After the war public housing in South Boston remained both segregated and selective. By 1962 many majority African-American complexes in other parts of the city had tenant bases far poorer, with rates of extreme poverty and unemployment that were four to five times higher than those of Old Colony and Old Harbor Village (changed to Mary Ellen McCormack Houses in honor of the Congressman’s mother).

These imbalances were the result of activist agitation for the prioritization of the poorest, reflecting similar debates in cities throughout the country. This fight resulted in more stable families with employment leaving, driving down rents collected, and turning the suddenly underfunded projects into islands of desperate poverty. But the Boston Housing Authority only allowed that process, at first, in majority African-American complexes. In 1964 neither Old Colony or Mary McCormack had a single non-white tenant, according to a report by the Advisory Committee on Minority Housing, which asserted that they still provided  “model living conditions,” while majority African-American complexes were “little better than the slums these projects replaced.”

In the 1970s, after the Bulger and Connolly informant deal, Whitey’s criminal empire grew rapidly and his fortunes along with it. But South Boston suffered as deindustrialization ravaged the neighborhood. Old Colony’s population was still all white, but increasingly impoverished and their rents could not cover the growing maintenance needs. The on-the-ground reality is unsparingly described in Michael MacDonald’s memoir “All Souls” about his youth in the project, which swarmed with cockroaches and sported “Irish Pride,” shamrock and pro-Irish Republican Army graffiti.

Nowadays, just as capital is flooding back into South Boston, public housing appears to be on its last legs.

Whitey Bulger haunted the public housing — even staying in Mary McCormack periodically with his mother until her death in 1980 — and increasingly rivaled local politicians, at least in this desperate corner of the neighborhood, in his patronage power. “Whitey was more accessible than the welfare office, the BHA, the courts, or the cops,” remembered MacDonald, who otherwise presents a scathing critique of the gangster’s legacy. (For another example, see this Boston Globe video of interviews with locals after Bulger’s capture.) In the Mary McCormack homes, a black woman tried to move in but quickly changed her mind when a friend’s car was fire bombed — a tactic Whitey also deployed during the busing crisis. Meanwhile Billy Bulger, from his new perch as president of the Massachusetts state senate, began steering more funding to the beleaguered housing complexes.

In 1980 Judge W. Arthur Garrity ordered the housing authority into receivership for its segregation and discrimination. Still South Boston’s public housing remained white. Real change was spurred by a Department of Housing and Urban Development investigation in 1987 that found that nearly 2,500 units across three housing complexes were 100 percent white, although 85 percent of those on the housing authority waiting list were people of color. Today none of Southie’s public housing developments are even close to majority white. Mary McCormack has the highest proportion, at 20 percent.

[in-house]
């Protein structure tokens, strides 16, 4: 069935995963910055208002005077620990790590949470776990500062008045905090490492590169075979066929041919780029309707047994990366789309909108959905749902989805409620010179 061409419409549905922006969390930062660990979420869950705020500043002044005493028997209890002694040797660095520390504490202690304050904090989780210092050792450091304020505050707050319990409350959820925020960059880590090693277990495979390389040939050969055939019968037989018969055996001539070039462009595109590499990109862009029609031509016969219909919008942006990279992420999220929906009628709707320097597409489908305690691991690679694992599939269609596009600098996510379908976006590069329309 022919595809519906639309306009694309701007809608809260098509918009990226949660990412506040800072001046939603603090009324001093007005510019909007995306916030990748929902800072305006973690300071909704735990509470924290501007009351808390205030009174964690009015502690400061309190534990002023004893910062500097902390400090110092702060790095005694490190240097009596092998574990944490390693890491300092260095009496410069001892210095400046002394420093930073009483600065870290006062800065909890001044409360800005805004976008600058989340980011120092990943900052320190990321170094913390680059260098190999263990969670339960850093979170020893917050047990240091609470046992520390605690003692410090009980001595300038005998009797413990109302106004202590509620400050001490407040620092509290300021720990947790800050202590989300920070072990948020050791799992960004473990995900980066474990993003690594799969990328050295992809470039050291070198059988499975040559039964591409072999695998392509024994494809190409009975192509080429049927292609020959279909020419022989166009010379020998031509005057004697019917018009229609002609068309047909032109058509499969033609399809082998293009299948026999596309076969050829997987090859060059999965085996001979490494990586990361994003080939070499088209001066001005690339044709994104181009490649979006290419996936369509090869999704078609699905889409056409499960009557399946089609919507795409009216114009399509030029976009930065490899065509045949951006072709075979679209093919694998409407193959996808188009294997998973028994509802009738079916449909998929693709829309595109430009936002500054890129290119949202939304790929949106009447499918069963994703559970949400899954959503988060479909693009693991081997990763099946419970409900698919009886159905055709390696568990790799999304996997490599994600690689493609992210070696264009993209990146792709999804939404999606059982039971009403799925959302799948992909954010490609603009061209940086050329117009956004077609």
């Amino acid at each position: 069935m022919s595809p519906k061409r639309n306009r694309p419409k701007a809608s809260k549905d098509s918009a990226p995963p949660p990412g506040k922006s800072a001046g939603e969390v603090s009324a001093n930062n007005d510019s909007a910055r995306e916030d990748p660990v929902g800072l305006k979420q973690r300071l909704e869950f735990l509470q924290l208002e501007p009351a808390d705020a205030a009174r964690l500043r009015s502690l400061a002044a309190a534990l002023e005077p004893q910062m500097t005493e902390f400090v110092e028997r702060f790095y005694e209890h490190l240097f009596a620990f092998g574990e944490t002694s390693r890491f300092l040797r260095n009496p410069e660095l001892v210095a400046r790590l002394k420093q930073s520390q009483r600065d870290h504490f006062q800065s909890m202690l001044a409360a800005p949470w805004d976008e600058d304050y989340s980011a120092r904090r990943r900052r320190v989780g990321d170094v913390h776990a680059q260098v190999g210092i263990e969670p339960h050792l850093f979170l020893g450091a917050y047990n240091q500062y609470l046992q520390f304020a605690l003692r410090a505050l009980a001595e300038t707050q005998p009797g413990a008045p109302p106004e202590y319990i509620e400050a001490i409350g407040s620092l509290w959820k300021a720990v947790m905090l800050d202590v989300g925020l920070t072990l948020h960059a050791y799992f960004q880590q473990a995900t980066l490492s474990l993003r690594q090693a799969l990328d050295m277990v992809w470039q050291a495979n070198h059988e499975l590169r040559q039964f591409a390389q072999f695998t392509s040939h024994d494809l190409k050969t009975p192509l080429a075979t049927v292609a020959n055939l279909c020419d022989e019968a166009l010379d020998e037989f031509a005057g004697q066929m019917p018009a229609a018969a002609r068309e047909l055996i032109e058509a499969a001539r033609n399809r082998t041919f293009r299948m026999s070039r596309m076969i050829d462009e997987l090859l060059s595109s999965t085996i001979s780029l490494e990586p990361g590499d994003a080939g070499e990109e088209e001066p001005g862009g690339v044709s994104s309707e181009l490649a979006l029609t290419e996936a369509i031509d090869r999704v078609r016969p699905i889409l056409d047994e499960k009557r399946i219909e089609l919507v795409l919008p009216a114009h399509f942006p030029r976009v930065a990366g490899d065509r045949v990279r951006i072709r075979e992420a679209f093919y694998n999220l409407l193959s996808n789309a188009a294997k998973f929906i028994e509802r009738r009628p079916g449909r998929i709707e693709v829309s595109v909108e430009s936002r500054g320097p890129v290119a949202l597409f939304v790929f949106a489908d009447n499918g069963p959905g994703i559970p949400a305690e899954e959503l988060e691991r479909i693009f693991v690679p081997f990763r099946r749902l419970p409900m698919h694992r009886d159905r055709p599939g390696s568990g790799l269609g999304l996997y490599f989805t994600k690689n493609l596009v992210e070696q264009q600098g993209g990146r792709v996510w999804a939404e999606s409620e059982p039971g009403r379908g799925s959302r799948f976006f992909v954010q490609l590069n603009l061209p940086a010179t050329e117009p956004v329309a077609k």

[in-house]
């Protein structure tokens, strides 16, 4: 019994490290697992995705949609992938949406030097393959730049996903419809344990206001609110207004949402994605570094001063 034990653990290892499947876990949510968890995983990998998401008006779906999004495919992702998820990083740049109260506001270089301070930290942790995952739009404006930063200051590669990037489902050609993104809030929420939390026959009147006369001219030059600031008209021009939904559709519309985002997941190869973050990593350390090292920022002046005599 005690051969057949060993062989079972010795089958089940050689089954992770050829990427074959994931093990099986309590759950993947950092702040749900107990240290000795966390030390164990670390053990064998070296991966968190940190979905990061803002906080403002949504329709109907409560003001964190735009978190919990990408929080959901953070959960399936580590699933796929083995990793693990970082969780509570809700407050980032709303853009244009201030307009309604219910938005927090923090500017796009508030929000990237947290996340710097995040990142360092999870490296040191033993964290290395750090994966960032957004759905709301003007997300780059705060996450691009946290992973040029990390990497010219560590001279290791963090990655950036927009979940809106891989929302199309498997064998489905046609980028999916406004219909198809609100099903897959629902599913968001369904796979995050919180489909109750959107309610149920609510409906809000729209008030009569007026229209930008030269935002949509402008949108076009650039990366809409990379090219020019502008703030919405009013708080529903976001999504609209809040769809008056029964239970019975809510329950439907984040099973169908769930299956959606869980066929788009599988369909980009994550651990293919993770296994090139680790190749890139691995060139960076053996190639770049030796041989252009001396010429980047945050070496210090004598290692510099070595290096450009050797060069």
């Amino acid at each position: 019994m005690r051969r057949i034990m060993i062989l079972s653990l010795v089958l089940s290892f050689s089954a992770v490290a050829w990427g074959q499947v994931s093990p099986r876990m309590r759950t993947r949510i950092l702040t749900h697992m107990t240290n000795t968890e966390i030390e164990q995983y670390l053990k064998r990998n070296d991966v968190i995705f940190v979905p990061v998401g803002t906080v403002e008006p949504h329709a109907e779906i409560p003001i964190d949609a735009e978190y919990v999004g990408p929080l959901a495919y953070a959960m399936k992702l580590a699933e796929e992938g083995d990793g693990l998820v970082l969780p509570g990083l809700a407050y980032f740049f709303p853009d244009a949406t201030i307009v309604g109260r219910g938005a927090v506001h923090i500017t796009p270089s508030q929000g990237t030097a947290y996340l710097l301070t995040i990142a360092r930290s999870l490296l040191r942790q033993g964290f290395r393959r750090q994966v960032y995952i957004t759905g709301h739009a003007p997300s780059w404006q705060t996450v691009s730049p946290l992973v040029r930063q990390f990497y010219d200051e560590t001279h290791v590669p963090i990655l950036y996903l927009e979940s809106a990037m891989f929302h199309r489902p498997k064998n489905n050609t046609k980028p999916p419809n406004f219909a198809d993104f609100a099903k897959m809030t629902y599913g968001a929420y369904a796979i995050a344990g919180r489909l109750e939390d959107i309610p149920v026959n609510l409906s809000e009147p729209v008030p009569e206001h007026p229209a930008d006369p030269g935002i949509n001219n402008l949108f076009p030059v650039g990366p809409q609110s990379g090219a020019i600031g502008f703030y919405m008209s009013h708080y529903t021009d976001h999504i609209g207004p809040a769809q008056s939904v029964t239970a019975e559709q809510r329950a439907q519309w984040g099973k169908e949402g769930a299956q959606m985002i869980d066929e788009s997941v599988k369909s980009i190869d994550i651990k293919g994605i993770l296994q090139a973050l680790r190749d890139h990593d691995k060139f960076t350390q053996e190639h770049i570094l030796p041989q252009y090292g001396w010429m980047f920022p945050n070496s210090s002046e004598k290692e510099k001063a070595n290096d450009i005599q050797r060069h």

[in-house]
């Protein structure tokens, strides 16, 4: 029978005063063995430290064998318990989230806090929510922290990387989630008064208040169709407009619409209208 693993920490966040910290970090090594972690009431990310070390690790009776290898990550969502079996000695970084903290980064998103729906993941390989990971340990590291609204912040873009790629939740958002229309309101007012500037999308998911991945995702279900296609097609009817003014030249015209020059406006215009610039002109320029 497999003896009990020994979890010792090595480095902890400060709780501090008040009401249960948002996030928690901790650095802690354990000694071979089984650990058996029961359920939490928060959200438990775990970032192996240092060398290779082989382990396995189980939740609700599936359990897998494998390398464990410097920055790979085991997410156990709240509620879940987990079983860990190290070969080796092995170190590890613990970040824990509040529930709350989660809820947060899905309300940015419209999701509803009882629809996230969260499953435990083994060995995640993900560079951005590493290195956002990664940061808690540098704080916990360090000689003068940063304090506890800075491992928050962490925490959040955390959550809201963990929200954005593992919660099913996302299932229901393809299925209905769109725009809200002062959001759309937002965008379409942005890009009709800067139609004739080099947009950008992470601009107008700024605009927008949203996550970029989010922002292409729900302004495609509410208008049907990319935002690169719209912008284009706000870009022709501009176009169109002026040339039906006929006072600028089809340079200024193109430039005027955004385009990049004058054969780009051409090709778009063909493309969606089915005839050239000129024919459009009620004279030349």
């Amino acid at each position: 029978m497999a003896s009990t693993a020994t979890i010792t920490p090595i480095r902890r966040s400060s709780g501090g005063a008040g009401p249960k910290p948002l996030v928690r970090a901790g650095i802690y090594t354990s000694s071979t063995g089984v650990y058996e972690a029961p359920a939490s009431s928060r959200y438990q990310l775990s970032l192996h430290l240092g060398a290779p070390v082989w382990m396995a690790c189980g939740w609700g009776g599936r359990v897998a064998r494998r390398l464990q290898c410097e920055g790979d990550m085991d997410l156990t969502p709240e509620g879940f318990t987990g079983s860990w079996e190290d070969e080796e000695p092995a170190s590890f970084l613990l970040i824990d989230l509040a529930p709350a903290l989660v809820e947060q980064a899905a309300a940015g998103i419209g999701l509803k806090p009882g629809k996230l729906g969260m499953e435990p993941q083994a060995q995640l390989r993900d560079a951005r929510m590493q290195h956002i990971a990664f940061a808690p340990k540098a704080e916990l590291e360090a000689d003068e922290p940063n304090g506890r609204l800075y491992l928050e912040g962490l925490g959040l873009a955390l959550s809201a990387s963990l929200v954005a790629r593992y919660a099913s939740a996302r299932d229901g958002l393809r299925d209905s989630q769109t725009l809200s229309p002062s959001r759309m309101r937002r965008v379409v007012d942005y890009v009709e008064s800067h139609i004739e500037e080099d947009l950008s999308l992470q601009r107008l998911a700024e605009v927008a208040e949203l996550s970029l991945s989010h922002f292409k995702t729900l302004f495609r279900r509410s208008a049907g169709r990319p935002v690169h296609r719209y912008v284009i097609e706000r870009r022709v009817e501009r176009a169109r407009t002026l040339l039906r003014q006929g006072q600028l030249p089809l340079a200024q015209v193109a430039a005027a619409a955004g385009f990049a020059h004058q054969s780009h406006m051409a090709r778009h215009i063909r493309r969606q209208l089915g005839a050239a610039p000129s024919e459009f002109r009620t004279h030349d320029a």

Integration and underfunding

Nowadays, just as capital is flooding back into South Boston, public housing appears to be on its last legs.

“It is now and has been grossly underfunded and frankly I don’t see it getting any better,” McGonagle says. The Boston Housing Authority’s capital requirement backlog is $750 million, but the agency only gets $8 million from Congress every year. (The Center for Budget and Policy Analysis found that funding for public housing fell by 25 percent in the last 15 years.) Outside of Southie the housing authority is exploring the Rental Assistance Demonstration (RAD) program, an Obama administration effort to move public housing units into the better-funded Section 8 program and, often, attract private capital to address enormous repair needs. McGonagle assumes a similar fate awaits his beloved Mary McCormack homes.

 “If I had my druthers I would not do this,” McGonagle says. “If the public housing budget was funded we could sustain and maintain these communities. But sitting around and moaning about the lack of funding is not going to go do our residents any good. We need a new way to generate capital and operating subsidies or these places are going to crumble and fall.”

It is increasingly unlikely that Whitey Bulger or John Connolly, both now in prison for the rest of their lives, would recognize either their neighborhood or its public housing. The rest of South Boston is increasingly prosperous, its population growing again, and its median income increased by over $14,000 since 2000.

The private housing stock is the polar opposite of the slums and cold water flats the Bulger family escaped in 1938. Median housing costs were $1,457 as of the last Census data, with the median sales price in South Boston $545,000 in August of 2015 (according to the real estate website Red Fin). As long as the almost 2,500 units of public housing remain, something will remain affordable in South Boston — but now only to the very poorest. Today the median income in the Mary McCormack homes is $11,640. 

Jake Blumgart is a reporter and editor based in Philadelphia. Follow him on Twitter at @jblumgart

The views expressed in this article are the author's own and do not necessarily reflect Al Jazeera America's editorial policy.